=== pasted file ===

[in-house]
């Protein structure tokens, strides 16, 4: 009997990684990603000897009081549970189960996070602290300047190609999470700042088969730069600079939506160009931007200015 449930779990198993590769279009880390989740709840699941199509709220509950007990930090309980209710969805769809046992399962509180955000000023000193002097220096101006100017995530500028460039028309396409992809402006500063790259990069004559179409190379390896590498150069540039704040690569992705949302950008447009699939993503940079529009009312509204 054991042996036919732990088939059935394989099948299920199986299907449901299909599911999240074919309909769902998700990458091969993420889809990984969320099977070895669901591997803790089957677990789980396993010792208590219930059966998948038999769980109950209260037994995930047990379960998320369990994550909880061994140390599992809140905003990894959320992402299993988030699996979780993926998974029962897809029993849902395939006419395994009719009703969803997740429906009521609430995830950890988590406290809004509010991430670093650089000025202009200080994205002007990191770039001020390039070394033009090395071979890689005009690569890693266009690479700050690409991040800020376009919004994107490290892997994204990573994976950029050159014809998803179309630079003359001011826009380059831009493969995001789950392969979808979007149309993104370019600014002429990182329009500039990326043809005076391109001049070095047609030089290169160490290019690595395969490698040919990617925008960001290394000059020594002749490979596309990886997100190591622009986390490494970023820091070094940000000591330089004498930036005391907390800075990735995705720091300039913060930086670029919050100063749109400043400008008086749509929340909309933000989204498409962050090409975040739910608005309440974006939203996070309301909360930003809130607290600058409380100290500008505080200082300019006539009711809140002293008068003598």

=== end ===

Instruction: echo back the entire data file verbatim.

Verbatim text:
[in-house]
């Protein structure tokens, strides 16, 4: 009997990684990603000897009081549970189960996070602290300047190609999470700042088969730069600079939506160009931007200015 449930779990198993590769279009880390989740709840699941199509709220509950007990930090309980209710969805769809046992399962509180955000000023000193002097220096101006100017995530500028460039028309396409992809402006500063790259990069004559179409190379390896590498150069540039704040690569992705949302950008447009699939993503940079529009009312509204 054991042996036919732990088939059935394989099948299920199986299907449901299909599911999240074919309909769902998700990458091969993420889809990984969320099977070895669901591997803790089957677990789980396993010792208590219930059966998948038999769980109950209260037994995930047990379960998320369990994550909880061994140390599992809140905003990894959320992402299993988030699996979780993926998974029962897809029993849902395939006419395994009719009703969803997740429906009521609430995830950890988590406290809004509010991430670093650089000025202009200080994205002007990191770039001020390039070394033009090395071979890689005009690569890693266009690479700050690409991040800020376009919004994107490290892997994204990573994976950029050159014809998803179309630079003359001011826009380059831009493969995001789950392969979808979007149309993104370019600014002429990182329009500039990326043809005076391109001049070095047609030089290169160490290019690595395969490698040919990617925008960001290394000059020594002749490979596309990886997100190591622009986390490494970023820091070094940000000591330089004498930036005391907390800075990735995705720091300039913060930086670029919050100063749109400043400008008086749509929340909309933000989204498409962050090409975040739910608005309440974006939203996070309301909360930003809130607290600058409380100290500008505080200082300019006539009711809140002293008068003598």